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D-H key exchange - how does it work?

   > For D-H, the modulus must be transmitted in the clear.  Unless you use
   > a different modulus for each conversation, there is a persistency to
   > the moduli that gives rise to a pseudo-identity.

   You don't HAVE to transmit the modulus in the clear. 

But we were talking about changing moduli and its effect on traffic
analysis.  If you change the modulus each conversation, you have two cases:

  1. Transmit before the conversation
  2. Transmit at the beginning of the conversation

For case 1., you could, conceivably, transmit the modulus for the next
exchange in a previous (encrypted) conversation, but that introduces
lots of system complexity, state, and general nastiness.  If the
modulus is previously transmitted unencrypted, then we're back to the

For case 2., you can transmit the modulus in the clear or encrypted.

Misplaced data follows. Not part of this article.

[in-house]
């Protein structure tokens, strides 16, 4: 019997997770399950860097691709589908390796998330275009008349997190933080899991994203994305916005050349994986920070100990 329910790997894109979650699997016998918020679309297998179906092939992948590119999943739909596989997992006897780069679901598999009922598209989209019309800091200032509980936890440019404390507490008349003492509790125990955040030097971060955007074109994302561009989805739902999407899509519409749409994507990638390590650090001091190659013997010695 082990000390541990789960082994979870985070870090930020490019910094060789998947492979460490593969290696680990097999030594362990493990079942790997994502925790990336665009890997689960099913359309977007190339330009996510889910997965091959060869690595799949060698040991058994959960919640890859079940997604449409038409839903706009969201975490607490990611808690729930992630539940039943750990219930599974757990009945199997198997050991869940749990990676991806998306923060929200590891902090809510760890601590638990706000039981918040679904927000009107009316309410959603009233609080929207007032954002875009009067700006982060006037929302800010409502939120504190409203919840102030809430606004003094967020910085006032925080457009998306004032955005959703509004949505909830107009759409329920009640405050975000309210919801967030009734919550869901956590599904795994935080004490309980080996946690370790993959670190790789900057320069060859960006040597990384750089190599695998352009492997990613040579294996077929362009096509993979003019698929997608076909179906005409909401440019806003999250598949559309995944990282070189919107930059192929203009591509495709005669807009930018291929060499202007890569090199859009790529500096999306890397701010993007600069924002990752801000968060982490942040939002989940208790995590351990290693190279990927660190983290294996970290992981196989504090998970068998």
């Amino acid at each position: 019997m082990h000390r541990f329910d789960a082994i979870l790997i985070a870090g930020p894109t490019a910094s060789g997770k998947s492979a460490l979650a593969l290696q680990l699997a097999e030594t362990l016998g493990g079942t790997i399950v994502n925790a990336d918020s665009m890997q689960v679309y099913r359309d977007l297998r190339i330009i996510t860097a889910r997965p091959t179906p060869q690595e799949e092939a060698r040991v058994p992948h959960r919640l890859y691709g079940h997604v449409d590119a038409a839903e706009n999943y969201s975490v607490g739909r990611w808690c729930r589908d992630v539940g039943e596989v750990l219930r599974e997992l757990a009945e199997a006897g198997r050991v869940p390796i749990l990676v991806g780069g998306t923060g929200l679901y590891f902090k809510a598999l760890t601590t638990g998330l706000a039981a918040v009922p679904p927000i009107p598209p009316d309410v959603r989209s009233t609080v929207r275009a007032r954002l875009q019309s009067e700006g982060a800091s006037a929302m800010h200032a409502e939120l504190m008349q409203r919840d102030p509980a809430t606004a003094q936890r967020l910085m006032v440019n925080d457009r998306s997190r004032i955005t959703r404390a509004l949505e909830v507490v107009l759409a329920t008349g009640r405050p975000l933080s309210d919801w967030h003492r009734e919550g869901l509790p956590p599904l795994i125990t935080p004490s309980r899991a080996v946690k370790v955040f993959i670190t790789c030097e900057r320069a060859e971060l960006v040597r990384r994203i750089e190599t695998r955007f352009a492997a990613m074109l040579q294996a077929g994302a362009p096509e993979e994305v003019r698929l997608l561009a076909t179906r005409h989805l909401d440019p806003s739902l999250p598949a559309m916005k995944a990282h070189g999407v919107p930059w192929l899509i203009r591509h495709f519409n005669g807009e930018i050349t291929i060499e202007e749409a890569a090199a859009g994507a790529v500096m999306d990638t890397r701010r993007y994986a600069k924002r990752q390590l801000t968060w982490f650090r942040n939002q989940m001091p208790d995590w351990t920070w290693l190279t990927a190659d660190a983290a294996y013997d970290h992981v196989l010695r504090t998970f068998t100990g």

If in the clear, then you have the TA issues as before.  If encrypted,
you need some method of generating an encryption key, like D-H, which
we're trying to do.  So you could use a fixed modulus to encrypt for a
second exchange; that's slow, and when the modulus goes, you reveal
the same TA data as before.  If you don't use D-H, and, say, public
key derived things are used, then you even more directly reveal TA.

The above analysis is not very rigorous.  It merely points out where
some of the problems are.

   Its often
   worthwhile to use D-H for key exchange even if both sides know the
   other's RSA public keys. 

It's called forward secrecy.  Sure.  But the issue at hand is TA.